Chiyo is just a ten-year old kid but she also happens to be a genius who's been promoted… all the way to high school! There she meets her new classmates and peers: a wacky bunch of colourful personalities. There's the hyperactive Tomo (think of a female version of Adnan Fakir who's just been injected with Tang) and her best friend, the calm and collected Yomi. Sakaki is the athlete of the class whereas Osaka always gets lost in her bizarre daydreams. And then there's Chiyo herself who's just absolutely adorable. High school will never be the same again for this bunch!
It's pretty unconceivable that an anime with no plot whatsoever can be so entertaining… but here lies indisputable proof of that: Azumanga Daioh is easily one of the cutest, quirkiest yet cleanest comedies you'll find!
Unlike other school anime (like School Rumble or Kare Kano), Azumanga doesn't rely on an ongoing story or complex character relationships to drive itself. Rather it does something unorthodox by chronicling mundane school events like exams and lunch breaks… and then injecting a large dose of hilarity into the proceedings.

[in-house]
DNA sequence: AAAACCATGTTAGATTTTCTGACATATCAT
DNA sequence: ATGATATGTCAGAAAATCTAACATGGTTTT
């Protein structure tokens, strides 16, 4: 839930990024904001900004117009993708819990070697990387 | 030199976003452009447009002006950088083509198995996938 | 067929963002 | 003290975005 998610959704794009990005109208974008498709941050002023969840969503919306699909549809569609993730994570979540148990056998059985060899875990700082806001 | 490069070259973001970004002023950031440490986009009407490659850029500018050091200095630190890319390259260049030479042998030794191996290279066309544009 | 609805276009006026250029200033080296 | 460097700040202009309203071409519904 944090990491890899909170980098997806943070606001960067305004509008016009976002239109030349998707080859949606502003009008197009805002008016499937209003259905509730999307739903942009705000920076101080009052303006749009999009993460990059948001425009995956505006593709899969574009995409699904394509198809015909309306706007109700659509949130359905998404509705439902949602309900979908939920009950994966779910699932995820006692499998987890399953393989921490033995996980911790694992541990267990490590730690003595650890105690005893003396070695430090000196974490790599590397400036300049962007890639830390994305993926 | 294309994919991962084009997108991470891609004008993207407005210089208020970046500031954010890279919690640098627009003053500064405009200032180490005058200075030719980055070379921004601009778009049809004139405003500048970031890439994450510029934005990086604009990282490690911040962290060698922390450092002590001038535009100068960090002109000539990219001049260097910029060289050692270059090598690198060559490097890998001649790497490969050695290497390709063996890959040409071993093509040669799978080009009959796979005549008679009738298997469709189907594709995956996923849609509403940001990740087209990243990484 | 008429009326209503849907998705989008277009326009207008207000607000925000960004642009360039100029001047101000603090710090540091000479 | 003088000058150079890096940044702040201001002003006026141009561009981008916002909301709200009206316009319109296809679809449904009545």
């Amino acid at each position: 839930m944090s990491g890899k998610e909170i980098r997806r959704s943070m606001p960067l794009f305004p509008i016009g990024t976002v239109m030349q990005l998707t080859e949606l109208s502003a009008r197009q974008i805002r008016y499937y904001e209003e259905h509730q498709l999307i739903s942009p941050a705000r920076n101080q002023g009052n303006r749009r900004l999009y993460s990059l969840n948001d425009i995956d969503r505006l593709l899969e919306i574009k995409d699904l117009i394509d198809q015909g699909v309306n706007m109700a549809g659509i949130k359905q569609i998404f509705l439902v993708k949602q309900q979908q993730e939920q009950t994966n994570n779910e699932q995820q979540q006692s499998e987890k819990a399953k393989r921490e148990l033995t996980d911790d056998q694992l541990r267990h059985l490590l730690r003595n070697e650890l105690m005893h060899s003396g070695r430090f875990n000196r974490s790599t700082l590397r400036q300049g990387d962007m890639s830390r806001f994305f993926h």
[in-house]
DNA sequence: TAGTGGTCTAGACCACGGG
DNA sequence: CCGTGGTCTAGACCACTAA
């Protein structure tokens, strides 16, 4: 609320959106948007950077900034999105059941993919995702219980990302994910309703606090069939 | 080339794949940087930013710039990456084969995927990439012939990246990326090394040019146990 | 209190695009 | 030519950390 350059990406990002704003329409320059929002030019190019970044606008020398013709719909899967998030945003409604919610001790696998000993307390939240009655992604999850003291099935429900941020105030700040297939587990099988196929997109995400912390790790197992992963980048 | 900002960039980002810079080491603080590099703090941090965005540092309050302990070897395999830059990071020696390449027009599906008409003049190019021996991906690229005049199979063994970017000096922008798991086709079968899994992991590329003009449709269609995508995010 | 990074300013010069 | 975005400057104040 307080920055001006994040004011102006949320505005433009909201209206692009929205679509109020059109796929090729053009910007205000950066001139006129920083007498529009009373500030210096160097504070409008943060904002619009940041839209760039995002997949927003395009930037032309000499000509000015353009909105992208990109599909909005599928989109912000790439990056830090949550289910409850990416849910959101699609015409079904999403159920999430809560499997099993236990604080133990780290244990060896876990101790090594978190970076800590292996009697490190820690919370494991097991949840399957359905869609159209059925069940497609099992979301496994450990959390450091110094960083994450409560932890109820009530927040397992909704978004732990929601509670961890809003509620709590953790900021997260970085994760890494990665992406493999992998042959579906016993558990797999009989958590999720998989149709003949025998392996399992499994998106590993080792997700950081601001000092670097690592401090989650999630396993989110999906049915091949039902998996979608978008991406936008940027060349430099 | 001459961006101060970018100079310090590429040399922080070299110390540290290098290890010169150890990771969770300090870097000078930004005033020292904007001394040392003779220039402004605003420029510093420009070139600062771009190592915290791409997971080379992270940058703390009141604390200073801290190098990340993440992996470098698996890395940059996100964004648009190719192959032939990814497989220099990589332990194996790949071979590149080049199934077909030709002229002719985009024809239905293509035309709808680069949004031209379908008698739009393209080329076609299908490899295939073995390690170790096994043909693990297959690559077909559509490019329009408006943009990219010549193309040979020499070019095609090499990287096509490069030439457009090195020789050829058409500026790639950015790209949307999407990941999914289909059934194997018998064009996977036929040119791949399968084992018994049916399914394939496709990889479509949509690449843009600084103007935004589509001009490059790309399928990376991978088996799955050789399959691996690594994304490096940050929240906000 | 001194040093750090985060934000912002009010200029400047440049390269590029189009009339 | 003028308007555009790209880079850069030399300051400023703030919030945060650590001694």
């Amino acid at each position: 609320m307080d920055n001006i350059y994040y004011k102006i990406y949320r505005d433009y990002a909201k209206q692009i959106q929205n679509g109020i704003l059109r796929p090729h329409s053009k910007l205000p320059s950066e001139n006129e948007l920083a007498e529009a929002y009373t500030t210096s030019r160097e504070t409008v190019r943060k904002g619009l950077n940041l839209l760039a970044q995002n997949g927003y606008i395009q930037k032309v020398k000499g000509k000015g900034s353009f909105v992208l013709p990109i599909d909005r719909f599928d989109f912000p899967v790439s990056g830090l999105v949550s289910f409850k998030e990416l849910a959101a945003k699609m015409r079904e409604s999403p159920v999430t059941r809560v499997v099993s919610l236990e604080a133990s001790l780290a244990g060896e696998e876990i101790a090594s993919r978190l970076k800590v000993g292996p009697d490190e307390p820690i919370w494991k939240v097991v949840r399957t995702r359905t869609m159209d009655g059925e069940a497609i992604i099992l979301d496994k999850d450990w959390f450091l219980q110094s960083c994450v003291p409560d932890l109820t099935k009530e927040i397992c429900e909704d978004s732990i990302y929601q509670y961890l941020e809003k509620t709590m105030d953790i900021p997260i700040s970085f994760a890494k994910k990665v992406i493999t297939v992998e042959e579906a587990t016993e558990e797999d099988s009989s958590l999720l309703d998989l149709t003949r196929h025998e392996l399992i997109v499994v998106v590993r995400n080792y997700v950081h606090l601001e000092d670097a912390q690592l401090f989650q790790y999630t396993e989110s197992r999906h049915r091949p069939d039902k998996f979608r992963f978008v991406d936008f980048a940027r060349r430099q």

The comedy in Azumanga is quite brilliant as well! It's a winning combination of absolute randomness and perfect timing with the jokes. The dialogue is also really funny and humour that's derived at the expense of the characters is even more so. Regardless of the fact that these jokes are reused throughout the run of the anime, they somehow never get stale; rather they seem funnier the second time around!
The characters play a crucial role here since all the wackiness is credit to them. Particularly brilliant is Yukari-sensei; I've yet to see a teacher so utterly selfish, arrogant and immature! Then there's Kimura-sensei who'll make you smile even if he just stares blankly into open space. (NB he's always staring… you'll get the point once you've started watching). The constant sparring between the characters is really entertaining and isn't too far removed from real life.
I can't explain it but whatever magic is woven makes Azumanga feel remarkably genuine and closer to the heart. That's probably why beyond the comedy this anime is truly wonderful.